Consolation prizes

I’ve never been short-listed for anything before, so getting short-listed for the Purita Kalaw-Ledesma prize was an honor. After not making it, I felt that it was enough just getting to that point, but I also suspected that I was using those same time-honored defense mechanisms that often come with admitted loss.

A friend said that awards were indeed overrated.

I incline to agree with her. But there was exactly one thing that was different about this.

I am not going to tell the full story, yet, but one of Purita Kalaw-Ledesma’s daughters helped me and my mom a long time ago, when I was much younger. I was a patient. All I can say is, what she did halted what could have been a derailment of sorts.

My mom introduced me to her after nearly 30 years tonight.

That was reward enough: to see that a former patient made good long after the story ended.

I’ll worry about the rest of my life after this weekend.

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Quiet, wasn’t it? What I did for a fortnight

I have not been posting here for some time, again. Here’s what happened after the last post.

1. I was invited to attend the launch of a new coffee table book looking back at the life and work of Romulo Olazo at the Ayala Museum. The book includes some of his most famous pieces, including the series of Diaphanous and Permutation abstract paintings, and was launched at a PHP 700 price. This volume was launched on the occasion of Olazo’s 80th birthday, so it was definitely a party through and through, complete with the family song number. As with many of these evenings, it was a chance to meet some people I rarely get to see, and I was happy for it.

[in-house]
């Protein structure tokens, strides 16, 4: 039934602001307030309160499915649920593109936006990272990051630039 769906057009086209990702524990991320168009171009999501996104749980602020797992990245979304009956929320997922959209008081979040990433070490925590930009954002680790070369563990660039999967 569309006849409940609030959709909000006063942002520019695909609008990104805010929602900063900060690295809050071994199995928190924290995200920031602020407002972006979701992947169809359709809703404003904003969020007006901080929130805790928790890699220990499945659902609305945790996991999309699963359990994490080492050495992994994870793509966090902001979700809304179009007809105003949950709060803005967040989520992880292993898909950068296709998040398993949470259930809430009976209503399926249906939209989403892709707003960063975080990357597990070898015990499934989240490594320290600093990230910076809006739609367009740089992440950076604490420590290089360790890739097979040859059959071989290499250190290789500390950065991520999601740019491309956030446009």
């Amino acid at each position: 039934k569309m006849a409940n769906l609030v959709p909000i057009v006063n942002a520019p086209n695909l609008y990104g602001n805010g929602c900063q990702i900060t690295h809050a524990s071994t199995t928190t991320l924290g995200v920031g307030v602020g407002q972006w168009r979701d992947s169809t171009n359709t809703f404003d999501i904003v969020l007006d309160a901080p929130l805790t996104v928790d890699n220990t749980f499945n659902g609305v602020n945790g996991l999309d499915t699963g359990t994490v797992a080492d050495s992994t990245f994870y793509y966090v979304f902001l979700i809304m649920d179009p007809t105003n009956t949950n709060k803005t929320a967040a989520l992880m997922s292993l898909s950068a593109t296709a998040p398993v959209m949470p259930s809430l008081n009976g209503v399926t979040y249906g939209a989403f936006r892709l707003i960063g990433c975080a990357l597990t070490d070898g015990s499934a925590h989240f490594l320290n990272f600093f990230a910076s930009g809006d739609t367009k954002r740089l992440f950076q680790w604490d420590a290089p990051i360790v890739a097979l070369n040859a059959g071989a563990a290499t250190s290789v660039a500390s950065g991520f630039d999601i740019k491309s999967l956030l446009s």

2. On a brief music note, I spent the second-to-the last Saturday of July at the Ayala Museum to catch not only the museum’s biggest “open day” ever, but also to see some acts I rarely get to see–the ones from Terno–due to increasingly busy schedules. The last weekend of July also featured lots of music and things besides. I got to hear Ryan Cayabyab’s score for La Revolucion Filipina, which led to a brief discussion on Mabini and the reliability of autobiographies as sources over drinks. Then I caught two dance performances at the PETA Theater Center which were quite interesting (though the Japanese one bears some reflection for another time). Finally I paid a visit to UP Town Center for UP Underground’s Tula, Kanta, Kape. I managed to catch someone whose track ended up on the Vandals Top 25 Tracks (So Far) list. (Look for #19.) I also caught a band who played a song which just turned 30 this year, making it much older than many of those who were watching that early evening.

Honestly, I haven’t been going out that much. Which is good.

3. The biggest highlight of these last few weeks was my first film project pitch at the Manila Film Financing Forum. I am not going to announce exactly what this film is, yet, because it will take me a while to assume it’s time to do that. For now, I can say that it is a documentary, and there will be lots of music involved. However, I enjoyed meeting with fellow filmmakers and people who are interested in backing a great project (or two). I am hoping to see some of these films get made, mine included, because I will be happy to say that I was there when these were just great ideas about to take off.

Here’s our batch photo (courtesy of Melai Entuna, who was Shift‘s associate producer).

The participants of the 4th Manila Film Financing Forum.

The participants of the 4th Manila Film Financing Forum.

Well, have a great week ahead!